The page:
You’re gonna have to trust me that’s Fiona
Q And Not U
Weening myself off the 10 concert-a-day habit from CMJ, last night I settled for two. Had never seen Fiona live, never really gave her older records or videos much of a chance either because they came out during my all jazz, no MTV phase. I remember hearing the Fiona interview on Stern, which rivals his Wesley Willis interview and just barely doesn’t beat out his Adam West one. But still, haven’t heard the Extraordinary Machine leaks and haven’t heard “Criminal,” unless it’s an unsmooth meta-cover of Alien Ant Farm’s “Smooth Criminal.”
But I get it now. Maybe it’s the jazz, but in front of Brion on acoustic guitar and Elizondo on upright (an awkward line-up, considering), for me she stuck low like a smokier Sarah Vaughan, her vibratos shrill and last-second and just enough. That was “Extraordinary Machine,” which went off w/o nerves or hitch, despite the retarded buzz of camera shutter flickers that coursed the spare song. Thirty-minute delays can do that to photographers, my guess; said Fiona, “I don’t think I would have come and waited for anyone.”
She gets weird alone behind the piano. Clenches up, drops the pedigree’d vox, now all blues rock idiot savant. What she loses in sing-slick for “Oh Sailor” though goes to her fingers, so much expression out of that box. She’d get canned from Juilliard for such balladry, no restraint, but I had one of those go-cold moments a la Stevie Wonder’s “If You Really Love Me,” so OK. Can’t condone the crowd singing along (this shit has to stop), but a few times when Fiona lost her spot (a put-on?), they amped up and got her back on.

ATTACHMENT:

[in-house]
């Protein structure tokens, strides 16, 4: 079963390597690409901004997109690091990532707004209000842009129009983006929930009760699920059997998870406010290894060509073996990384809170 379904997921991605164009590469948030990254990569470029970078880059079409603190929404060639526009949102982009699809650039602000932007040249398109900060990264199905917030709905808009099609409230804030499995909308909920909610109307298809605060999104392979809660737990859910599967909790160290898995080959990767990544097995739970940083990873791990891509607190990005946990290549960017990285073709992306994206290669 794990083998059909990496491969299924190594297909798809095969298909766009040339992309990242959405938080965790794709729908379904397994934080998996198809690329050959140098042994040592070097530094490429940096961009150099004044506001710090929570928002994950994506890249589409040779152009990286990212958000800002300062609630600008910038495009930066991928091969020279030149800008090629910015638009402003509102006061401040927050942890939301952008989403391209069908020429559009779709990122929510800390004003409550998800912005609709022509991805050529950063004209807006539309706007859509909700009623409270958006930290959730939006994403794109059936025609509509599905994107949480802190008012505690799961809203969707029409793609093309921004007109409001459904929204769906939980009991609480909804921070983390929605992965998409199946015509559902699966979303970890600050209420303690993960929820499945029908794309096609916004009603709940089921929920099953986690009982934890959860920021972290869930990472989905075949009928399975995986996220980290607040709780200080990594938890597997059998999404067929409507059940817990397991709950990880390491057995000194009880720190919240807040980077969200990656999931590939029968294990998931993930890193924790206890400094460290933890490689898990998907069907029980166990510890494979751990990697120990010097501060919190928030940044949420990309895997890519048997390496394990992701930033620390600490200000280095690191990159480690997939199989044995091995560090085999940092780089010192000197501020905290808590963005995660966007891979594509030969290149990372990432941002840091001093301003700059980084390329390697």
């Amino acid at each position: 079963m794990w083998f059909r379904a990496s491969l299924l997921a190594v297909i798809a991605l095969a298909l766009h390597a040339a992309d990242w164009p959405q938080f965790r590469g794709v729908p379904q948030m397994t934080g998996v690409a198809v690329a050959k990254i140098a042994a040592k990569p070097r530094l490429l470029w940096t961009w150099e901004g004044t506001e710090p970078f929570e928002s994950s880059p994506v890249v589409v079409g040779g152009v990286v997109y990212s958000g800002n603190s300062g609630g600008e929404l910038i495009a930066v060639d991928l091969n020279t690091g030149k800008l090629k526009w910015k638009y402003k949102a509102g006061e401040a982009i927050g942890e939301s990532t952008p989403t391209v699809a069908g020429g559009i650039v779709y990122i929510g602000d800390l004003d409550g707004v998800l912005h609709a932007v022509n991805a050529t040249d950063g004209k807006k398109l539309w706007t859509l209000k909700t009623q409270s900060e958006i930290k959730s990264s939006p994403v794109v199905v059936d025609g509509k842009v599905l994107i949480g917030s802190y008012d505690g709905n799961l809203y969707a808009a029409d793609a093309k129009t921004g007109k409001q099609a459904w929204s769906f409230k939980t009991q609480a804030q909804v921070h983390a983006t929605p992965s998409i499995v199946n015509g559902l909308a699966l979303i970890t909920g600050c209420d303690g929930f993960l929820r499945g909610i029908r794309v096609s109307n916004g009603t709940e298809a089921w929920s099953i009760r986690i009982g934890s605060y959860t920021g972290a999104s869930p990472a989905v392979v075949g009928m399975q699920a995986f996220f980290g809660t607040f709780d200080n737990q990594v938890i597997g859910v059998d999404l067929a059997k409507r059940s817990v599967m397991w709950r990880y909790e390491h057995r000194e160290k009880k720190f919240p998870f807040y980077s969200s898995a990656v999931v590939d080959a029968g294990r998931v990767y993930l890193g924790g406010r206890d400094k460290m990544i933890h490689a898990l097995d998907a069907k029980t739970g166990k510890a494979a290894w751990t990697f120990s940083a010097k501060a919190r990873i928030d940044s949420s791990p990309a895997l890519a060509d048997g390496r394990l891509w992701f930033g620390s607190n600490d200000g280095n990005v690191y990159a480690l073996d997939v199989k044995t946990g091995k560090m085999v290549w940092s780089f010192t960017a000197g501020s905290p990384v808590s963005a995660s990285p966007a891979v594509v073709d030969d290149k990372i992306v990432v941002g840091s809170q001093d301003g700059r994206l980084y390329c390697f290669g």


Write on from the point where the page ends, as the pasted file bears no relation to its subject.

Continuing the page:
Can we talk about how fucking silly and great Jon Brion is? The green party shirt, the heavy foot tap to keep Elizondo abreast of his rubatos, the generous showboating that somehow never put off, the rock to Fiona’s hard place–from afar he looked the mentor slash manager slash best friend part; Elizondo just seemed sheepish in contrast. I know Brion and Apple have the Largo history and Elizondo’s a new add to the live show, but given all the Merely Ordinary Machine blabber w/r/t Fiona not digging Brion’s work on the early version of EM, body language contradicted. Just saying!
Q And Not U Download: “Wonderful People”
Status ripped it for Supersystem, so I took Q And Not U exclusively. Thought there’d be more to say about this show, but there wasn’t, to be honest: The band’s breaking up after a five-year run of no standouts but three albums worth of pretty good songs, and this is, like most DC punk bands do apparently, their extended final tour.
My history with Q And Not U involves a series of miscommunications, not the least of which was booking them for a Lampoon concert that fell through on my end, not the most of which was angling my review of their less percussion-heavy Power LP entirely on drummer John Davis’s broken foot (“The drumming’s much more sparse, perhaps because…”). I’d like to piss off more about Davis talking to me for a half-hour about his goddamn wedding instead of telling me about the band’s break-up plans which they announced a few days after my interview went up, but I guess I understand the hesitance.